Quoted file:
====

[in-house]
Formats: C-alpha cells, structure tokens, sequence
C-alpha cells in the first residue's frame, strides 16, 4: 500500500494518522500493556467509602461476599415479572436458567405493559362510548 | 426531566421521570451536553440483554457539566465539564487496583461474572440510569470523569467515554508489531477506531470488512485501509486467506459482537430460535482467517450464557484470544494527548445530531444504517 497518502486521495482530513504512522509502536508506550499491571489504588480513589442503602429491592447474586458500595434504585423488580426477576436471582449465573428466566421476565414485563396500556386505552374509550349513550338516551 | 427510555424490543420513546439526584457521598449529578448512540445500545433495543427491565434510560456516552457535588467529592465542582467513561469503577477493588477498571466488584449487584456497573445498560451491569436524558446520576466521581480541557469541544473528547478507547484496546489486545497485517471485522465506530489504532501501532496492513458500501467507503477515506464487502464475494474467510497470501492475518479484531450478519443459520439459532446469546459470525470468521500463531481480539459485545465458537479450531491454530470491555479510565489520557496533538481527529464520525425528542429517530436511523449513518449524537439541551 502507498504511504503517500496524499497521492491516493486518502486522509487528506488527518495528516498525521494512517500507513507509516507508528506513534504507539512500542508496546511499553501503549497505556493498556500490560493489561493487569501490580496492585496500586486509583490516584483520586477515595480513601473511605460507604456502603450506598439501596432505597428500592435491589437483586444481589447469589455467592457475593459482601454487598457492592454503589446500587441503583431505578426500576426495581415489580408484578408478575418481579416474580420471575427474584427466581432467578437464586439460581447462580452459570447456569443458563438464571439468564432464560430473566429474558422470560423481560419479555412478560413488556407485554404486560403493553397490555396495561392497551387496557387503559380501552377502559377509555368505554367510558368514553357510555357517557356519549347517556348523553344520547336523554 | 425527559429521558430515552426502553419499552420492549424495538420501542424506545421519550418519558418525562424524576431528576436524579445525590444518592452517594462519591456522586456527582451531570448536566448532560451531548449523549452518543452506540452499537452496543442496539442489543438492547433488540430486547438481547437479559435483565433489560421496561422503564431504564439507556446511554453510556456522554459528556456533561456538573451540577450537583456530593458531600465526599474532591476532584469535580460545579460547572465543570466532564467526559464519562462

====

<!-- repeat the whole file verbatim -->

[in-house]
Formats: C-alpha cells, structure tokens, sequence
C-alpha cells in the first residue's frame, strides 16, 4: 500500500494518522500493556467509602461476599415479572436458567405493559362510548 | 426531566421521570451536553440483554457539566465539564487496583461474572440510569470523569467515554508489531477506531470488512485501509486467506459482537430460535482467517450464557484470544494527548445530531444504517 497518502486521495482530513504512522509502536508506550499491571489504588480513589442503602429491592447474586458500595434504585423488580426477576436471582449465573428466566421476565414485563396500556386505552374509550349513550338516551 | 427510555424490543420513546439526584457521598449529578448512540445500545433495543427491565434510560456516552457535588467529592465542582467513561469503577477493588477498571466488584449487584456497573445498560451491569436524558446520576466521581480541557469541544473528547478507547484496546489486545497485517471485522465506530489504532501501532496492513458500501467507503477515506464487502464475494474467510497470501492475518479484531450478519443459520439459532446469546459470525470468521500463531481480539459485545465458537479450531491454530470491555479510565489520557496533538481527529464520525425528542429517530436511523449513518449524537439541551 502507498504511504503517500496524499497521492491516493486518502486522509487528506488527518495528516498525521494512517500507513507509516507508528506513534504507539512500542508496546511499553501503549497505556493498556500490560493489561493487569501490580496492585496500586486509583490516584483520586477515595480513601473511605460507604456502603450506598439501596432505597428500592435491589437483586444481589447469589455467592457475593459482601454487598457492592454503589446500587441503583431505578426500576426495581415489580408484578408478575418481579416474580420471575427474584427466581432467578437464586439460581447462580452459570447456569443458563438464571439468564432464560430473566429474558422470560423481560419479555412478560413488556407485554404486560403493553397490555396495561392497551387496557387503559380501552377502559377509555368505554367510558368514553357510555357517557356519549347517556348523553344520547336523554 | 425527559429521558430515552426502553419499552420492549424495538420501542424506545421519550418519558418525562424524576431528576436524579445525590444518592452517594462519591456522586456527582451531570448536566448532560451531548449523549452518543452506540452499537452496543442496539442489543438492547433488540430486547438481547437479559435483565433489560421496561422503564431504564439507556446511554453510556456522554459528556456533561456538573451540577450537583456530593458531600465526599474532591476532584469535580460545579460547572465543570466532564467526559464519562462